Expat Interview With Belinda - American Expat in Wales
|Published:||25 Mar at 9 AM|
Become a Local Expert and contribute articles.
Get in touch today!
Here's the interview with Belinda...
Where are you originally from?
In which country and city are you living now?
How long have you lived here and how long are you planning to stay?
I have been here since June 2012, and it looks like I will be here for the immediate future at least 3-5 years.
Why did you move and what do you do?
I moved to the UK to be with my new husband who resides in Wales. After reviewing both the US and UK visa process, we decided for me to pull up my roots and to move to the UK. I am in the UK on a spousal visa, allowing me authorization to work. I am currently working in a marketing agency, which fits my previous background.
I came to the UK with my husband Neal.
How did you find the transition to living in a foreign country?
I have been here for 8 months, and my save grace has been that I have my husband (who knows the ins and outs of UK like) to support me through the transition. Even with him, and the language is the same, it has been a challenging transition, with a million little differences that you can't put your finger on.
Was it easy making friends and meeting people; do you mainly socialise with other expats?
Here in Northern Wales, I have yet to meet a fellow expat! It is tough finding others who are in similar situations, since the towns and villages here are much (much) smaller than London or Manchester. I work 40 hours per week, so I have been able to get out of the house and interact with "locals" rather than expats. This has been so invaluable about learning all about the UK culture.
What are the best things to do in the area; anything to recommend to future expats?
One of the first things that Neal and I did when I moved to the UK, was to signup for a CADW membership. CADW protects historical environments like castles, abbeys, roman ruins and more. If you are looking to absorb much of the history that Wales has to offer, a CADW membership is a great way to go! Just in our area, we are near at least 10-15 fantastic sites that we have been to many times over!
What do you enjoy most about living here?
I love the history and the beautiful landscape. Living in Northern Wales is much different than living in a large American city, the fields are full of sheep and rolling green pastures. I love the pace of life here. Everything is just a bit more slower. And there seems to be a good social balance between work and life, much different than in America.
Day-to-day expenses, like grocery shopping, petrol for car, clothing are generally more expensive here in America. But you get used to it and start budgeting accordingly.
What negatives, if any, are there to living here?
The toughest part about living in Northern Wales would have to be not being connected to fellow Americans or expats. Sometimes it can feel lonely, and tough to stay connected to America.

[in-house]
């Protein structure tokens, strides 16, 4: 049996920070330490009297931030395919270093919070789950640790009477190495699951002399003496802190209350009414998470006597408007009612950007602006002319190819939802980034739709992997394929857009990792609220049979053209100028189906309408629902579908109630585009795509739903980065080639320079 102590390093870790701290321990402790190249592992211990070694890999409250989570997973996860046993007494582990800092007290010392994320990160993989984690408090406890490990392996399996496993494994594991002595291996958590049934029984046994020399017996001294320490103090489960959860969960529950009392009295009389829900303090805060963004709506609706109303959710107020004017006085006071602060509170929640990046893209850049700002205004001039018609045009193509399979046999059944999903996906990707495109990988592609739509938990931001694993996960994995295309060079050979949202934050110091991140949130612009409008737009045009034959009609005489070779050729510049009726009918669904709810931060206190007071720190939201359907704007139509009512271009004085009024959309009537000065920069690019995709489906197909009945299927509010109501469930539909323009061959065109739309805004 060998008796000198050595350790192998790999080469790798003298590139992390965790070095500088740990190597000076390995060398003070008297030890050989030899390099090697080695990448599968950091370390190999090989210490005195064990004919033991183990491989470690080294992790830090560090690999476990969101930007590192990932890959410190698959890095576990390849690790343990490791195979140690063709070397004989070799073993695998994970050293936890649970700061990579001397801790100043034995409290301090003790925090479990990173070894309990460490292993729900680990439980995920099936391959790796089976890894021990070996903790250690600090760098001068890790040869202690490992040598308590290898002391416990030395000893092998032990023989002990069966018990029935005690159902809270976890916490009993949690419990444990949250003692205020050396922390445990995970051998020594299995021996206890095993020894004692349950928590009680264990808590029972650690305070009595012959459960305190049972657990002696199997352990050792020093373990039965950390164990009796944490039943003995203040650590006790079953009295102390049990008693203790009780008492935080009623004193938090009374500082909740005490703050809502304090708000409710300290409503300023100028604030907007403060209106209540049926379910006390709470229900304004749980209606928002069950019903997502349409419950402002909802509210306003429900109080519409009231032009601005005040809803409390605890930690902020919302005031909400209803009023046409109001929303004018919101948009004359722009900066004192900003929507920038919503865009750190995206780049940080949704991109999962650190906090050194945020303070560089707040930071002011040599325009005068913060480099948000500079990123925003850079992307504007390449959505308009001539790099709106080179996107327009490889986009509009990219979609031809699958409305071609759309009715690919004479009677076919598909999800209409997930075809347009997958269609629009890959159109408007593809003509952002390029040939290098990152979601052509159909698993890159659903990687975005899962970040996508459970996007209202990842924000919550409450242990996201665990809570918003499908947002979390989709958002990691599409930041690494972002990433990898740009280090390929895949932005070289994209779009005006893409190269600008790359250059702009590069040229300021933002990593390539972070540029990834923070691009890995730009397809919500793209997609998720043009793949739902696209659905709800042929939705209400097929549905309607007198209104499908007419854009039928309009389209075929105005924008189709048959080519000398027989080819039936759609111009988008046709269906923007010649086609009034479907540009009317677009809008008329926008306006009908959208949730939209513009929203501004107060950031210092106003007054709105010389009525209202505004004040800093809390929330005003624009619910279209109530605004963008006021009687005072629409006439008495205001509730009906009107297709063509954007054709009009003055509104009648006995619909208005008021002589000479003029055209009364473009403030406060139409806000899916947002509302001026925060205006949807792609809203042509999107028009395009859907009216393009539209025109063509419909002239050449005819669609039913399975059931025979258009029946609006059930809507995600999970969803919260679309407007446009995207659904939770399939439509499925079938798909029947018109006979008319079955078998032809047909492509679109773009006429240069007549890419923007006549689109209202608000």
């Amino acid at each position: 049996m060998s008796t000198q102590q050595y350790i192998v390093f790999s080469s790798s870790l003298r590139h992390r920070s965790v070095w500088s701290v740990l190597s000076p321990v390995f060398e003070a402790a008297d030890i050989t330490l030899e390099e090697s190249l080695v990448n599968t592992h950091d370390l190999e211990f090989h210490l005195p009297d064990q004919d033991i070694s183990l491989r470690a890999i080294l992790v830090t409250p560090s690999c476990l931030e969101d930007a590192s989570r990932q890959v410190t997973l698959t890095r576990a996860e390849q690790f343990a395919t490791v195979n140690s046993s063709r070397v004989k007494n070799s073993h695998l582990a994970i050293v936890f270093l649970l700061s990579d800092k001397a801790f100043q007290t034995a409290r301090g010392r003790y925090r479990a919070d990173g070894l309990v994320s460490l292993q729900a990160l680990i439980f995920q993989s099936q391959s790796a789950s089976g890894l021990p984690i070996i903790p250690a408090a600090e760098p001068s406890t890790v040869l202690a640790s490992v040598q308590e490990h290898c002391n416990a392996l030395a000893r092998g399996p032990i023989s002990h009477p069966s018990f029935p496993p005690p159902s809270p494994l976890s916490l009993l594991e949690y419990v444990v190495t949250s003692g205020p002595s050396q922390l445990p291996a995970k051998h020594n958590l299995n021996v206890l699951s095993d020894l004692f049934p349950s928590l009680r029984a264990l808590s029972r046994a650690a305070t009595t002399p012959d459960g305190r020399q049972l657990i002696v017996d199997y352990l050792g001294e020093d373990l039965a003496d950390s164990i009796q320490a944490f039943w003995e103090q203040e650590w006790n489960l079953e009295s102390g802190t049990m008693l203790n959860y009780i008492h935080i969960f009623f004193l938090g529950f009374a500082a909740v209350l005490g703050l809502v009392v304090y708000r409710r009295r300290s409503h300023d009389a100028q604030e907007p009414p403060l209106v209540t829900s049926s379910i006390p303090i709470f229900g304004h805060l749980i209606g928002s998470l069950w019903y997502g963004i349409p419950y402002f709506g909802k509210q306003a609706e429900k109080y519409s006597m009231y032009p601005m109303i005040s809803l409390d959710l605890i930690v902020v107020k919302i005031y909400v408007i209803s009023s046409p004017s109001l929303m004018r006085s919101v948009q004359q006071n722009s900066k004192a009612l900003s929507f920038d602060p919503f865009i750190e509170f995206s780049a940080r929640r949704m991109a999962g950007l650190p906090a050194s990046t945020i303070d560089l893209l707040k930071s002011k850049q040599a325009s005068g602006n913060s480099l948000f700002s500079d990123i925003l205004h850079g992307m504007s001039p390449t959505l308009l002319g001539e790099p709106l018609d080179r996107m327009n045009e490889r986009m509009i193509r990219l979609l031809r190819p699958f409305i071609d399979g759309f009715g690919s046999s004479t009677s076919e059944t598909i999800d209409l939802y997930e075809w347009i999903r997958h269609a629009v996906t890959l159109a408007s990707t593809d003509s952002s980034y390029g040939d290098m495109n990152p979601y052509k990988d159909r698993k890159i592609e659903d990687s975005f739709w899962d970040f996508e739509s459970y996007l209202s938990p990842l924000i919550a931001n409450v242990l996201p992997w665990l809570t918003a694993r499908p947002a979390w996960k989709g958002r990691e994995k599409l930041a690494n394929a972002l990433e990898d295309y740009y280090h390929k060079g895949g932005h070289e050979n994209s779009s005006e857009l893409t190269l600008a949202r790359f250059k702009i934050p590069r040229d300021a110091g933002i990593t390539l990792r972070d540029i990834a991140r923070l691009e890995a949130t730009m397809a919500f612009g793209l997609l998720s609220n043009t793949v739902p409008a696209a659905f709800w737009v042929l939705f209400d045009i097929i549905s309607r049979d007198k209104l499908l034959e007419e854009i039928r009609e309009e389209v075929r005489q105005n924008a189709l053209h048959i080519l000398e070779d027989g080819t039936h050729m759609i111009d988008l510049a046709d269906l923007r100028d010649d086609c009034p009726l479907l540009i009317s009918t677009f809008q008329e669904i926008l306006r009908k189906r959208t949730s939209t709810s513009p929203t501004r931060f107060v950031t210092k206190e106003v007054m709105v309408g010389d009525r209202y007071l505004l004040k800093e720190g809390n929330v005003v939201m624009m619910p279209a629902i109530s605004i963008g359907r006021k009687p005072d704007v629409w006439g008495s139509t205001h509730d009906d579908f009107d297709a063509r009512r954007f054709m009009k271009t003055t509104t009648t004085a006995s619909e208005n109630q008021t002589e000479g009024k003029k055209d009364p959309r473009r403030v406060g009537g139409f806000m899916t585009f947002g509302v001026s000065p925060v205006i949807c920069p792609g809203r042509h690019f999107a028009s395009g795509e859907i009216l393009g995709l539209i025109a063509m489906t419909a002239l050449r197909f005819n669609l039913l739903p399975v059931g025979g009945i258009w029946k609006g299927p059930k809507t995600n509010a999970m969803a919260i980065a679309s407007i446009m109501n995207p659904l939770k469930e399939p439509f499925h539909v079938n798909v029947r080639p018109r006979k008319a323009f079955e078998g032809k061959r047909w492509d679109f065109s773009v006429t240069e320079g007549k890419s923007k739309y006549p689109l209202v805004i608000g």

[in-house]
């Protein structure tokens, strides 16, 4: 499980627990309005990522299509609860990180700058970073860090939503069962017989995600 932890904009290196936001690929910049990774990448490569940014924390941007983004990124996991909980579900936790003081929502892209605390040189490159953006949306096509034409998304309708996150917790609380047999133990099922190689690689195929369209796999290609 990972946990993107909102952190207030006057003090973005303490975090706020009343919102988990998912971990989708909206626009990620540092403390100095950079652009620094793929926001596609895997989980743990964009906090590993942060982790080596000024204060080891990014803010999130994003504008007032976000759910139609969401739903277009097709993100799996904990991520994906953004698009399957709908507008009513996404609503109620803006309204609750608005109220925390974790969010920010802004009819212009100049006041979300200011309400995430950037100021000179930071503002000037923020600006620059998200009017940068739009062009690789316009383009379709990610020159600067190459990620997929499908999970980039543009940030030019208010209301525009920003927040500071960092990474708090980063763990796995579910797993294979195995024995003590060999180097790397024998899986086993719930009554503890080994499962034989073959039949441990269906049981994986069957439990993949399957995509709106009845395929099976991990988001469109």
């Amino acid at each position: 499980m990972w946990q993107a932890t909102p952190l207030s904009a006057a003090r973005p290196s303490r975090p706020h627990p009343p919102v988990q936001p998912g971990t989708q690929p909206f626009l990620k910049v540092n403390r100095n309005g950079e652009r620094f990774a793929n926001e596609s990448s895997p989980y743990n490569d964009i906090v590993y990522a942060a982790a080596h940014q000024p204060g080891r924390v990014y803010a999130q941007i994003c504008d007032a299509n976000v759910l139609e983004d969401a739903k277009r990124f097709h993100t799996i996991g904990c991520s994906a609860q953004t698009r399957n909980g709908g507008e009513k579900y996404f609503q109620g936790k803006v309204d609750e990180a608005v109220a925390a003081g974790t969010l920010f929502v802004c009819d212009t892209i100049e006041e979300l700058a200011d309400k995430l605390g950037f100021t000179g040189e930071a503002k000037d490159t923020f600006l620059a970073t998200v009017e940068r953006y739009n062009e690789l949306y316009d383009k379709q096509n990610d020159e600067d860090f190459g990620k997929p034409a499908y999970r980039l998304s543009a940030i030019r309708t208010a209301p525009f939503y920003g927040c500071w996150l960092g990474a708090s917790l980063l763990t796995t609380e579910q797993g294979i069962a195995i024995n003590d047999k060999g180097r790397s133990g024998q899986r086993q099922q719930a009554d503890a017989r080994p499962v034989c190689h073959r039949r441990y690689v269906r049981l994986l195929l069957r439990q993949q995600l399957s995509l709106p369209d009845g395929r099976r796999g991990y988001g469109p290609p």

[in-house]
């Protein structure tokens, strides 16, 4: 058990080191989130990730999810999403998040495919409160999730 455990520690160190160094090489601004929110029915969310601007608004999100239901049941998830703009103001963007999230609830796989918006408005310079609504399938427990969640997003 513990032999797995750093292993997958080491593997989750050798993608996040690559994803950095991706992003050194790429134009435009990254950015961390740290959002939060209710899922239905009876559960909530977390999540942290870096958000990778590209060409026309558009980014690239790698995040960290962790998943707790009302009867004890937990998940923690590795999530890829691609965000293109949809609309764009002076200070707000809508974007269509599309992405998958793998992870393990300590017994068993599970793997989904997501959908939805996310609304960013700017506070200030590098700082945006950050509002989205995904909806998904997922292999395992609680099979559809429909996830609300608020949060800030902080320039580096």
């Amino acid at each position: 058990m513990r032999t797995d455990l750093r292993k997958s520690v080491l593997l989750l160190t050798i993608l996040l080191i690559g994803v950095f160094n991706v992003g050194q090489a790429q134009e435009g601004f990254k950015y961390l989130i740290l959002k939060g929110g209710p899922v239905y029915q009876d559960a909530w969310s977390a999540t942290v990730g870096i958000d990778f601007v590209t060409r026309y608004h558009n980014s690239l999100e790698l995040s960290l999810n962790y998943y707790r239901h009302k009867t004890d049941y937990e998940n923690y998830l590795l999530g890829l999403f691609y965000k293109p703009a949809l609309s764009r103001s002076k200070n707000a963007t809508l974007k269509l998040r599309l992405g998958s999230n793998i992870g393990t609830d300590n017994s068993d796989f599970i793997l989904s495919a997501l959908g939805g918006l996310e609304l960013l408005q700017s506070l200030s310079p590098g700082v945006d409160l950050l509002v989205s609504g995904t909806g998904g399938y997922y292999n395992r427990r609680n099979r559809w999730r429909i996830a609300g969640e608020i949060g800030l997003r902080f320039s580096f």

What has been the hardest aspect to your expat experience so far?
Prior to moving, I was lulled into a false sense of security about living in the United Kingdom. Since the languages and cultures are so similar, I didn’t think I would have a tough time adjusting. (Especially considering that there are expats who adjust to living in countries with huge language barriers just fine and dandy.) This false sense of security would knock me over at the slightest difference or homesick moment, primarily because I wasn’t mentally prepared for it. My first six months in the UK I would find myself riding waves of homesickness because I wasn’t aware or ready for emotional outbursts caused by change. Now, I think I have a better handle on it.... but trust me, I am not perfect.
- Be patient, and be willing to be flexible in learning a new culture.
- If you have work authorization, sign up for multiple temp agencies to get your foot in the door. They will help you to get used to the job application process, potential companies or industries that could be a fit , plus reviewing resumes to fit the UK.
- Since Neal already had a bank account in the UK, setting up a joint account was very simple. For a new expat, the process may take time (2-3 weeks) so you will need access to funds to set up your life. (Cash or accessing your American account via Paypal)
- My passport and my visa are in my maiden name, so when I travel across the boarder I carry our marriage license. Do I need to? Probably not, but I am paranoid that I won't be let back into the UK.
- Don't get caught up in all of the weird Welsh pronunciations. 90% of the residents speak English, and many of them cannot pronounce some of the trickier words!
Tell us a bit about your own expat blog.
My blog is all about how I have traded in my high heels for wellies here in the United Kingdom. From being a new wife to exploring Wales, this blog covers it all. My husband and I have plans to travel Europe, and this blog will be where we share our adventures. I try to tell our story with humor, honesty and a bit of grace.
All of my contact information is available on my blog!
Belinda blogs at http://foundlovenowwhat.com/wp/ which we recommend a quick visit if you haven't been already. Found Love... Now What? has an ExpatsBlog.com listing here so add a review if you like! If you appreciated this interview with Belinda, please also drop her a quick comment below.
Grab a featured expat badge that links to this interview!
Comments » There is 1 comment
I would definitely carry your marriage certificate when traveling as you never know when some official person is going to get funny. When I got married, I had about 8 years left on my passport and decided not to change it. Although I carried my marriage license with me all the time when traveling, I got so fed up with check in clerks telling me that I needed to change it, (I didn't) that I finally coughed up the money and had it changed.